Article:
Under the archives tab, Len showed us material of the Western Pennsylvania Numismatic Society, including hand-written ledgers from the 19th century — a wonderful view into the early history of that group. Other items scanned, either recently or expected soon, include the Burdette Johnson invoices and the Eric P. Newman correspondence.

Under the auctions tab, Len is trying for completeness from the 19th and early 20th centuries. He showed us two of the named and priced Chapman catalogs — named and priced means that someone wrote in the name of the successful bidder, along with the winning bid, for each lot. Multiple copies of an item could be presented if each has interesting annotations. Early plated and important catalogs are very collectible and can be pricey — Len sometimes is asked if its value will fall once it is available online for free — Len thinks not, at least for the level of a plated Chapman catalog with annotations. The ANS Library is providing many of the early catalogs for scanning.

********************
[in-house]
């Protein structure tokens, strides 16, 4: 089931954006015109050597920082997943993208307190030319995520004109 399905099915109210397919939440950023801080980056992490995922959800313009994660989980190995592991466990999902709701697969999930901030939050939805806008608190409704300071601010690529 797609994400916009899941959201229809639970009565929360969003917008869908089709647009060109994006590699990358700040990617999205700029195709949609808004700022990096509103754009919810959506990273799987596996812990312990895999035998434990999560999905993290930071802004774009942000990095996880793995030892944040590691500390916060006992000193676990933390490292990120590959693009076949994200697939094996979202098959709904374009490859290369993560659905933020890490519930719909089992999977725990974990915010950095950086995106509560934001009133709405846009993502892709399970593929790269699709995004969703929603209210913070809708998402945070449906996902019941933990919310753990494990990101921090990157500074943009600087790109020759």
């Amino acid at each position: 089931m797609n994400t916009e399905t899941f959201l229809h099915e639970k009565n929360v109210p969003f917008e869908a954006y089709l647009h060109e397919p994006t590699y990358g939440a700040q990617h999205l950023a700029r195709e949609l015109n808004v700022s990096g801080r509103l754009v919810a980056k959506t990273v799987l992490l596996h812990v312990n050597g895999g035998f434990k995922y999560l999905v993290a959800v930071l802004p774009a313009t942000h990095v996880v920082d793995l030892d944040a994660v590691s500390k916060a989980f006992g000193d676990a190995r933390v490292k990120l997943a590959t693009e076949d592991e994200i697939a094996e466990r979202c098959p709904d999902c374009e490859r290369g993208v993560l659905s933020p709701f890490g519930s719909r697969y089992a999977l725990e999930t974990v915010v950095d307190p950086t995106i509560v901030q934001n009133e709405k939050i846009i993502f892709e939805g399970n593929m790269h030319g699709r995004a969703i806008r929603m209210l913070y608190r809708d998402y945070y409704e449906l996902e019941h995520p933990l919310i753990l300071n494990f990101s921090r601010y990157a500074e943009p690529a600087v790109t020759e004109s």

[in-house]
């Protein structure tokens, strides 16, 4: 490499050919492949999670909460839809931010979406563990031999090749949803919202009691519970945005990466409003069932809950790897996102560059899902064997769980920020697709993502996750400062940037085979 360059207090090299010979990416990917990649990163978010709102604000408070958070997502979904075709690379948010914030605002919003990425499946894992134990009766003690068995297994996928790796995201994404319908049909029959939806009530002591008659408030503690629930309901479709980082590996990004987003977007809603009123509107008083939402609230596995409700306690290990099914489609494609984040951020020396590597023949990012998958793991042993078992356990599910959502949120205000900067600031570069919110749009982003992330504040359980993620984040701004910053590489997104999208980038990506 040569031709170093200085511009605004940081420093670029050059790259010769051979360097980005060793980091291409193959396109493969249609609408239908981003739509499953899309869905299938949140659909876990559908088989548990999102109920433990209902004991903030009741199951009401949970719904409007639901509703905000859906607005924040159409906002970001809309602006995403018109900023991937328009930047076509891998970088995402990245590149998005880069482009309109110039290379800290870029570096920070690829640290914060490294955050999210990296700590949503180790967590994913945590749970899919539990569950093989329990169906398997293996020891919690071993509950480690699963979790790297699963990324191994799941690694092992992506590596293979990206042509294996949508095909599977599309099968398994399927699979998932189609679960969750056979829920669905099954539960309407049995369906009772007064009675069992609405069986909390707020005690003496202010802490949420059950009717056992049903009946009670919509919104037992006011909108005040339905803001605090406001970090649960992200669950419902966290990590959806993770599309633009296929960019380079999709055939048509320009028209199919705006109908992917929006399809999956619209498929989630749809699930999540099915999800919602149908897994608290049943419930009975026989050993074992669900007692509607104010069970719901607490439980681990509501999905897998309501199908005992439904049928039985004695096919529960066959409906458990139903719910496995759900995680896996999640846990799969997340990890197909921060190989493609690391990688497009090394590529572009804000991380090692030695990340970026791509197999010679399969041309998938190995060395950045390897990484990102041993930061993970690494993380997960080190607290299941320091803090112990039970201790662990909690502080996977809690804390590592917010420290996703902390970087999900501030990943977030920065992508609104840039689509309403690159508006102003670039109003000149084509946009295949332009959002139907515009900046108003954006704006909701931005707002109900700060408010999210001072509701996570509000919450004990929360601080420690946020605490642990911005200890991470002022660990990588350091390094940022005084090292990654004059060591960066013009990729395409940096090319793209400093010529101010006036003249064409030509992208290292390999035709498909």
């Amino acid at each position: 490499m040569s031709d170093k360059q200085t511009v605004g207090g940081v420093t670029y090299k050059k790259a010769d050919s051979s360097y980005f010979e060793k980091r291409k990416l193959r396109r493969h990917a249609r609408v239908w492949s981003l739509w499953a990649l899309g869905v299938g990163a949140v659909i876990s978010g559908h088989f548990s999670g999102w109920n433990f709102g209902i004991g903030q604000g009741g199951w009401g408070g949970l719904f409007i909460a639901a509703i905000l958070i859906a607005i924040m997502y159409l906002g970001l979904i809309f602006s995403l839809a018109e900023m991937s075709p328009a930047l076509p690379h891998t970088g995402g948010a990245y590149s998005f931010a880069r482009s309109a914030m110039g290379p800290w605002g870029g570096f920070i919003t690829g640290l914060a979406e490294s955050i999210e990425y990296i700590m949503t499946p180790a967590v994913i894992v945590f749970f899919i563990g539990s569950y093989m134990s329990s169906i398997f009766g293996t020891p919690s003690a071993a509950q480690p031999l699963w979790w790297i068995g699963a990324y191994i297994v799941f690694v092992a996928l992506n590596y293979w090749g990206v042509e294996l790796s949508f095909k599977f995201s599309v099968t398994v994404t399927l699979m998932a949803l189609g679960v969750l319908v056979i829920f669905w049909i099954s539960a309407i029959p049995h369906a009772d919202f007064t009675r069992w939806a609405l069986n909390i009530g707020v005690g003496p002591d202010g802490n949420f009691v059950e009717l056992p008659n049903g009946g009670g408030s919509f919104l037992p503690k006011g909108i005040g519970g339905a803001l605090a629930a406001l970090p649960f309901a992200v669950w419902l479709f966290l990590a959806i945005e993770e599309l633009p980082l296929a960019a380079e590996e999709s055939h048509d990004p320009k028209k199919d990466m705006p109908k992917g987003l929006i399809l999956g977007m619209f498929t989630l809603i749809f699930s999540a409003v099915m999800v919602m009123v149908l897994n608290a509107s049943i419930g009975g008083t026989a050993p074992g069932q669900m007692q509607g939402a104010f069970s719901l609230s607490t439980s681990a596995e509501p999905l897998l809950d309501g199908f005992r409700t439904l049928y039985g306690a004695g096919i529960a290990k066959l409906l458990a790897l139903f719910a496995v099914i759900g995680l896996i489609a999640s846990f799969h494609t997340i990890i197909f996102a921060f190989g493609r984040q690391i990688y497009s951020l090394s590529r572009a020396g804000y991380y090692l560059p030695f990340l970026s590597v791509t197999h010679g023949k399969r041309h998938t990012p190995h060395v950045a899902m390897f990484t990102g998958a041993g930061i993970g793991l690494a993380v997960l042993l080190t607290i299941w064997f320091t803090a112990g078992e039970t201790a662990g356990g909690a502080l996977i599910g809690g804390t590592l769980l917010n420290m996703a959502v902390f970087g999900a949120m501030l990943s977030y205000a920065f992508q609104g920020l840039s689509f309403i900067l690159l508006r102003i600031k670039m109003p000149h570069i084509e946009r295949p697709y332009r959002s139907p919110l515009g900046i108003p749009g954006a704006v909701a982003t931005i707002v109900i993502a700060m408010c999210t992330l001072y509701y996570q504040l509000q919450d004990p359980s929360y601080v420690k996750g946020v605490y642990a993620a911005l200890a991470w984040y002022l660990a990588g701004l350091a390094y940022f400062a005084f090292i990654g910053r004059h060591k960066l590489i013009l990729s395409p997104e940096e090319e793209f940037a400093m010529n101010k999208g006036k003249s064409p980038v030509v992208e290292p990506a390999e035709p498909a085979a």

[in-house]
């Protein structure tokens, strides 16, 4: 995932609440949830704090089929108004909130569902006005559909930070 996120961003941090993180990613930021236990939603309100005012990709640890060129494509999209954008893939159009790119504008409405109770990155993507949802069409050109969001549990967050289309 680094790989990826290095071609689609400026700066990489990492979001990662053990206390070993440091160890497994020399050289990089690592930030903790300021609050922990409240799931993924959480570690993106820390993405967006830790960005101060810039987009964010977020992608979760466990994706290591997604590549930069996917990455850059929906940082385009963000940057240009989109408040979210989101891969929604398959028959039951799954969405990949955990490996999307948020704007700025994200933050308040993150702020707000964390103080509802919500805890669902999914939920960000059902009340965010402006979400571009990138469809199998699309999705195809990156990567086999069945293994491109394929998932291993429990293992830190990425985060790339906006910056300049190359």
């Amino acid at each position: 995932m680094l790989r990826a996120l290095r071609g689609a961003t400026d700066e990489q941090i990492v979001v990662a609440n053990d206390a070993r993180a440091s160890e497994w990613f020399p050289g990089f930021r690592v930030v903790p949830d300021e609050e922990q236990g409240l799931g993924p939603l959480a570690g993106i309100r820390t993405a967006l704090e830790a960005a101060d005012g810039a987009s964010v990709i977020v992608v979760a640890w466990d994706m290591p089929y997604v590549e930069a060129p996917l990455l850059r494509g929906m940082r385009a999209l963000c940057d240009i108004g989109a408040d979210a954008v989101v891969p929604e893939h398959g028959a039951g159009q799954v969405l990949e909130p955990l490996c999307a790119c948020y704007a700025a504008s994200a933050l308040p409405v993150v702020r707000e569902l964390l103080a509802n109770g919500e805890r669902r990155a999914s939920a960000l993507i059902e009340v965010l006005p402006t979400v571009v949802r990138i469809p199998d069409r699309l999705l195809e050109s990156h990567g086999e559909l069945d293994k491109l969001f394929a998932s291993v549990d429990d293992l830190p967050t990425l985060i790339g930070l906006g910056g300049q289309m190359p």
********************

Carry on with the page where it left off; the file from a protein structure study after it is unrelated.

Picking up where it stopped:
Under the books tab, a visitor can find Mint Reports, Counterfeit Detectors, and other items that now are in the public domain. Many of the current works are still under copyright, so unless the owner’ permission is obtained, the Portal wll scan it and add its content to the search engine, but will not show the complete text, only a brief part around the search term, to give the searcher an idea of the context. This is how Google and some other search engines handle works still under copyright.